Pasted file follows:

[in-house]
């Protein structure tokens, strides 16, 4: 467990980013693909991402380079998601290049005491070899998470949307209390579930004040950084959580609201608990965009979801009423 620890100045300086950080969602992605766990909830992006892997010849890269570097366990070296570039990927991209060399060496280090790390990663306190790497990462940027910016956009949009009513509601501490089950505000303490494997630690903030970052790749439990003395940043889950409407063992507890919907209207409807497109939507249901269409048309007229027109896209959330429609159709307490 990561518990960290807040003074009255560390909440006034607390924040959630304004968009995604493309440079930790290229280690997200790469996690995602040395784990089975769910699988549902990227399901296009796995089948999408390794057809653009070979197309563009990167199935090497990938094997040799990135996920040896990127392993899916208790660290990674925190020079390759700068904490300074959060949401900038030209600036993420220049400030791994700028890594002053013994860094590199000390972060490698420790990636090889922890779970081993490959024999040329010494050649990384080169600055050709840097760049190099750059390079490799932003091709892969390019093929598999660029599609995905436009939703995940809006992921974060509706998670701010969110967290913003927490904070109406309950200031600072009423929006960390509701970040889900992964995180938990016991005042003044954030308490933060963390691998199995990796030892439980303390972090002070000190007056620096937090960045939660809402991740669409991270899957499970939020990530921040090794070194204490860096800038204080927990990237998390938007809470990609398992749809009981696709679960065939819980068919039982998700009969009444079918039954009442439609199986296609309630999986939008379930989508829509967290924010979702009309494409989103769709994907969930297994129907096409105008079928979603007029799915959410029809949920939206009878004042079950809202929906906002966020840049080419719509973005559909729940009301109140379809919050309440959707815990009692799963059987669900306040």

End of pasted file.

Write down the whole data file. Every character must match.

[in-house]
């Protein structure tokens, strides 16, 4: 467990980013693909991402380079998601290049005491070899998470949307209390579930004040950084959580609201608990965009979801009423 620890100045300086950080969602992605766990909830992006892997010849890269570097366990070296570039990927991209060399060496280090790390990663306190790497990462940027910016956009949009009513509601501490089950505000303490494997630690903030970052790749439990003395940043889950409407063992507890919907209207409807497109939507249901269409048309007229027109896209959330429609159709307490 990561518990960290807040003074009255560390909440006034607390924040959630304004968009995604493309440079930790290229280690997200790469996690995602040395784990089975769910699988549902990227399901296009796995089948999408390794057809653009070979197309563009990167199935090497990938094997040799990135996920040896990127392993899916208790660290990674925190020079390759700068904490300074959060949401900038030209600036993420220049400030791994700028890594002053013994860094590199000390972060490698420790990636090889922890779970081993490959024999040329010494050649990384080169600055050709840097760049190099750059390079490799932003091709892969390019093929598999660029599609995905436009939703995940809006992921974060509706998670701010969110967290913003927490904070109406309950200031600072009423929006960390509701970040889900992964995180938990016991005042003044954030308490933060963390691998199995990796030892439980303390972090002070000190007056620096937090960045939660809402991740669409991270899957499970939020990530921040090794070194204490860096800038204080927990990237998390938007809470990609398992749809009981696709679960065939819980068919039982998700009969009444079918039954009442439609199986296609309630999986939008379930989508829509967290924010979702009309494409989103769709994907969930297994129907096409105008079928979603007029799915959410029809949920939206009878004042079950809202929906906002966020840049080419719509973005559909729940009301109140379809919050309440959707815990009692799963059987669900306040």